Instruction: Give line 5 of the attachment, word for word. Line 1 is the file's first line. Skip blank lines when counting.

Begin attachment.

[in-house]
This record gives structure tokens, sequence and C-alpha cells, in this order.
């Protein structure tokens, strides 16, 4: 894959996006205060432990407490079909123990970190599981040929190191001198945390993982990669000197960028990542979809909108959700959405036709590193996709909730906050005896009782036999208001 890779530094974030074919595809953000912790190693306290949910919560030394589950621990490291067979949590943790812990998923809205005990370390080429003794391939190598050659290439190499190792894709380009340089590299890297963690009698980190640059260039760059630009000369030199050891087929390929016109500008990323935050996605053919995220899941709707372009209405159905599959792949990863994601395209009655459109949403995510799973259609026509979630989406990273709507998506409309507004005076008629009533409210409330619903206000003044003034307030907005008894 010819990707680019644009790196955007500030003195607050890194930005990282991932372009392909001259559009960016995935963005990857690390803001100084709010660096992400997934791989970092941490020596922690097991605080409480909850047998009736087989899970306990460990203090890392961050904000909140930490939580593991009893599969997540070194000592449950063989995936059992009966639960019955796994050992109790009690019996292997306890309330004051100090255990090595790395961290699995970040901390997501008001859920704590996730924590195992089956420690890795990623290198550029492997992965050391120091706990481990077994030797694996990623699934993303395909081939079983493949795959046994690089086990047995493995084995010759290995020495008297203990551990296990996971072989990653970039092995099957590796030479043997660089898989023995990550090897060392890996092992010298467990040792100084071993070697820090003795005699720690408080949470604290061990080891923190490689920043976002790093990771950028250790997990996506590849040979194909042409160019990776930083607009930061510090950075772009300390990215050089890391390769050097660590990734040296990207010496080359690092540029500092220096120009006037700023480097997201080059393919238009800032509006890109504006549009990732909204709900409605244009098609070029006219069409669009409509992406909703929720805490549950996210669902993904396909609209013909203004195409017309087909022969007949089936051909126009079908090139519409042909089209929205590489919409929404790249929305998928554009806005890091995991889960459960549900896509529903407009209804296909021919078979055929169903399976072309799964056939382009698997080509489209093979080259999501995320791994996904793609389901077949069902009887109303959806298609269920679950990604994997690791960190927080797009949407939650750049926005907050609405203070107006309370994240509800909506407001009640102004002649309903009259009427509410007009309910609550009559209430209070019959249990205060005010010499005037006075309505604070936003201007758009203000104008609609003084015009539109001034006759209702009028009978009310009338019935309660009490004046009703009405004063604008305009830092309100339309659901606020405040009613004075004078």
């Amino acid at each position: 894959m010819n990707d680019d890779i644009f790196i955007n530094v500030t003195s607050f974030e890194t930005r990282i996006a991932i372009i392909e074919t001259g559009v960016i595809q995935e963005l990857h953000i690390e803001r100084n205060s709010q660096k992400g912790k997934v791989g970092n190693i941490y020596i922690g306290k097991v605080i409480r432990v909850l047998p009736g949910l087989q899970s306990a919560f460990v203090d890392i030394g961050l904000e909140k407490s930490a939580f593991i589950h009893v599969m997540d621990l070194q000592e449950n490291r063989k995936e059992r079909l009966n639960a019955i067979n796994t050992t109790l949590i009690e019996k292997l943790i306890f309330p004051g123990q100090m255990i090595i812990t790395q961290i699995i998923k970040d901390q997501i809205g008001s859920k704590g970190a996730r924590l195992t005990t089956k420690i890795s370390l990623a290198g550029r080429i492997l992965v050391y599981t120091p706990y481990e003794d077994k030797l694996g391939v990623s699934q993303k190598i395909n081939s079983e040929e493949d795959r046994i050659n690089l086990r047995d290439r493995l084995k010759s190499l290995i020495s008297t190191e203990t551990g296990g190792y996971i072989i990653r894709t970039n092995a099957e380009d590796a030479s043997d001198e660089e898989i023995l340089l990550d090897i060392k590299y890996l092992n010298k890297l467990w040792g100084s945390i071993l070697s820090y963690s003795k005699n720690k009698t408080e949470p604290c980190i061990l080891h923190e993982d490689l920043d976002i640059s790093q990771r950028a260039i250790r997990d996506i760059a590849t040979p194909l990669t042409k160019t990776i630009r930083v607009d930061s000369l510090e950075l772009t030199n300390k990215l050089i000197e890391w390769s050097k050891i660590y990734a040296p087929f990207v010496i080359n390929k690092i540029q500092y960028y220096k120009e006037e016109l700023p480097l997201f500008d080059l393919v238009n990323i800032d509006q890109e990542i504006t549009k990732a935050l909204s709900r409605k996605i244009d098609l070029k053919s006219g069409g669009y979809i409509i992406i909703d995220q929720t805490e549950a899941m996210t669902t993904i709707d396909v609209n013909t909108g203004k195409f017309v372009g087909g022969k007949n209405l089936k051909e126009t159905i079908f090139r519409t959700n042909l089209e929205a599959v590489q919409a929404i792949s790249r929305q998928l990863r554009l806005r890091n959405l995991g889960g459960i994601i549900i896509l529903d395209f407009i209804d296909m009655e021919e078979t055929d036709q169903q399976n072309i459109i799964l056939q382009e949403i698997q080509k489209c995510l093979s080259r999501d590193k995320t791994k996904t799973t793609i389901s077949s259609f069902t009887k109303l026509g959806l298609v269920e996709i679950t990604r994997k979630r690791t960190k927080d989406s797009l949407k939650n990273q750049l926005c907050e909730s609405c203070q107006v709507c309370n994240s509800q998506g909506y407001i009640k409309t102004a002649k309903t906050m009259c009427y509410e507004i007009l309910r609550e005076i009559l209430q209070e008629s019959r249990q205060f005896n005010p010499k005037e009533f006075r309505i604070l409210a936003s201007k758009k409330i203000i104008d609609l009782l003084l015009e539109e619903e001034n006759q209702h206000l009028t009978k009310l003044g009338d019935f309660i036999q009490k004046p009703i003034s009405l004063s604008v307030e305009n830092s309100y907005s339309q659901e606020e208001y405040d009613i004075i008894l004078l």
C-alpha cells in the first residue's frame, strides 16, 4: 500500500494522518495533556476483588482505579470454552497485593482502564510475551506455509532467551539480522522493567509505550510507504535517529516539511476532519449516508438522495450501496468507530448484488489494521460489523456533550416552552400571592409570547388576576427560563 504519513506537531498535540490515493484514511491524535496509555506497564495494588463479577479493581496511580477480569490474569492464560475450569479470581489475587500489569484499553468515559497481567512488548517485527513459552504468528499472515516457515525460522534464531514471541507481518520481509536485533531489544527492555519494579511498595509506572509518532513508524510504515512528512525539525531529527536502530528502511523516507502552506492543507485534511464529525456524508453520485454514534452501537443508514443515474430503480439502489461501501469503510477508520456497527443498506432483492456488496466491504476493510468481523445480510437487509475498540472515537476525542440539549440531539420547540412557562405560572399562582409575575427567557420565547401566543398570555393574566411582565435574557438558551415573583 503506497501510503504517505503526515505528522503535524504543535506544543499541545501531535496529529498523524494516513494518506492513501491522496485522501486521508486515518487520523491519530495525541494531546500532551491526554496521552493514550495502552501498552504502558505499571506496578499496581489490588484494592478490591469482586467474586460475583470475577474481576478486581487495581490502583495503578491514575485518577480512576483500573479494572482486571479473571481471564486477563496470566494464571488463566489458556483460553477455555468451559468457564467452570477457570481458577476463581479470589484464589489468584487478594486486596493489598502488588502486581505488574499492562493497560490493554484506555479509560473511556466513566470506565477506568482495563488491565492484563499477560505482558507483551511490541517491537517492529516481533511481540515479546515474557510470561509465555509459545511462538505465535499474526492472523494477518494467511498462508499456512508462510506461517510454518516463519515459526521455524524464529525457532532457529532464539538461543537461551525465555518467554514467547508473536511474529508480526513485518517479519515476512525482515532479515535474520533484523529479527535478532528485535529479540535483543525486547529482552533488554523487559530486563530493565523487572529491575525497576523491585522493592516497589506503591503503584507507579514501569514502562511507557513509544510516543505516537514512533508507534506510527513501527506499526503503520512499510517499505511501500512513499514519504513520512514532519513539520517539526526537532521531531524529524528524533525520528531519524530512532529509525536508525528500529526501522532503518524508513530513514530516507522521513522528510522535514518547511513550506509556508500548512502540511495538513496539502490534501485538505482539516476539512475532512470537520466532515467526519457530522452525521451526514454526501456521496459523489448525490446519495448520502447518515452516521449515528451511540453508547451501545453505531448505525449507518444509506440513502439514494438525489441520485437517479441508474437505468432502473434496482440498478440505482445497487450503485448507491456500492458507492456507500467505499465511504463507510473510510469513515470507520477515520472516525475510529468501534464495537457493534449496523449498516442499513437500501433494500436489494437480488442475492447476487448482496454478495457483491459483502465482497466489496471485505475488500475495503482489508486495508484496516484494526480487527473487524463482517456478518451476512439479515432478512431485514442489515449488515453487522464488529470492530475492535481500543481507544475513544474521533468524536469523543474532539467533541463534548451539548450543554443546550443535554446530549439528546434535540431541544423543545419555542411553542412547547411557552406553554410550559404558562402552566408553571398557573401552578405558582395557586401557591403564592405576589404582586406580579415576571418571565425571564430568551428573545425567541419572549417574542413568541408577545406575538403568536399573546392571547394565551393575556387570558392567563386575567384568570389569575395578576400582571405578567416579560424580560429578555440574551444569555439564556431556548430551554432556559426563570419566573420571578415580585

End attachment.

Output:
C-alpha cells in the first residue's frame, strides 16, 4: 500500500494522518495533556476483588482505579470454552497485593482502564510475551506455509532467551539480522522493567509505550510507504535517529516539511476532519449516508438522495450501496468507530448484488489494521460489523456533550416552552400571592409570547388576576427560563 504519513506537531498535540490515493484514511491524535496509555506497564495494588463479577479493581496511580477480569490474569492464560475450569479470581489475587500489569484499553468515559497481567512488548517485527513459552504468528499472515516457515525460522534464531514471541507481518520481509536485533531489544527492555519494579511498595509506572509518532513508524510504515512528512525539525531529527536502530528502511523516507502552506492543507485534511464529525456524508453520485454514534452501537443508514443515474430503480439502489461501501469503510477508520456497527443498506432483492456488496466491504476493510468481523445480510437487509475498540472515537476525542440539549440531539420547540412557562405560572399562582409575575427567557420565547401566543398570555393574566411582565435574557438558551415573583 503506497501510503504517505503526515505528522503535524504543535506544543499541545501531535496529529498523524494516513494518506492513501491522496485522501486521508486515518487520523491519530495525541494531546500532551491526554496521552493514550495502552501498552504502558505499571506496578499496581489490588484494592478490591469482586467474586460475583470475577474481576478486581487495581490502583495503578491514575485518577480512576483500573479494572482486571479473571481471564486477563496470566494464571488463566489458556483460553477455555468451559468457564467452570477457570481458577476463581479470589484464589489468584487478594486486596493489598502488588502486581505488574499492562493497560490493554484506555479509560473511556466513566470506565477506568482495563488491565492484563499477560505482558507483551511490541517491537517492529516481533511481540515479546515474557510470561509465555509459545511462538505465535499474526492472523494477518494467511498462508499456512508462510506461517510454518516463519515459526521455524524464529525457532532457529532464539538461543537461551525465555518467554514467547508473536511474529508480526513485518517479519515476512525482515532479515535474520533484523529479527535478532528485535529479540535483543525486547529482552533488554523487559530486563530493565523487572529491575525497576523491585522493592516497589506503591503503584507507579514501569514502562511507557513509544510516543505516537514512533508507534506510527513501527506499526503503520512499510517499505511501500512513499514519504513520512514532519513539520517539526526537532521531531524529524528524533525520528531519524530512532529509525536508525528500529526501522532503518524508513530513514530516507522521513522528510522535514518547511513550506509556508500548512502540511495538513496539502490534501485538505482539516476539512475532512470537520466532515467526519457530522452525521451526514454526501456521496459523489448525490446519495448520502447518515452516521449515528451511540453508547451501545453505531448505525449507518444509506440513502439514494438525489441520485437517479441508474437505468432502473434496482440498478440505482445497487450503485448507491456500492458507492456507500467505499465511504463507510473510510469513515470507520477515520472516525475510529468501534464495537457493534449496523449498516442499513437500501433494500436489494437480488442475492447476487448482496454478495457483491459483502465482497466489496471485505475488500475495503482489508486495508484496516484494526480487527473487524463482517456478518451476512439479515432478512431485514442489515449488515453487522464488529470492530475492535481500543481507544475513544474521533468524536469523543474532539467533541463534548451539548450543554443546550443535554446530549439528546434535540431541544423543545419555542411553542412547547411557552406553554410550559404558562402552566408553571398557573401552578405558582395557586401557591403564592405576589404582586406580579415576571418571565425571564430568551428573545425567541419572549417574542413568541408577545406575538403568536399573546392571547394565551393575556387570558392567563386575567384568570389569575395578576400582571405578567416579560424580560429578555440574551444569555439564556431556548430551554432556559426563570419566573420571578415580585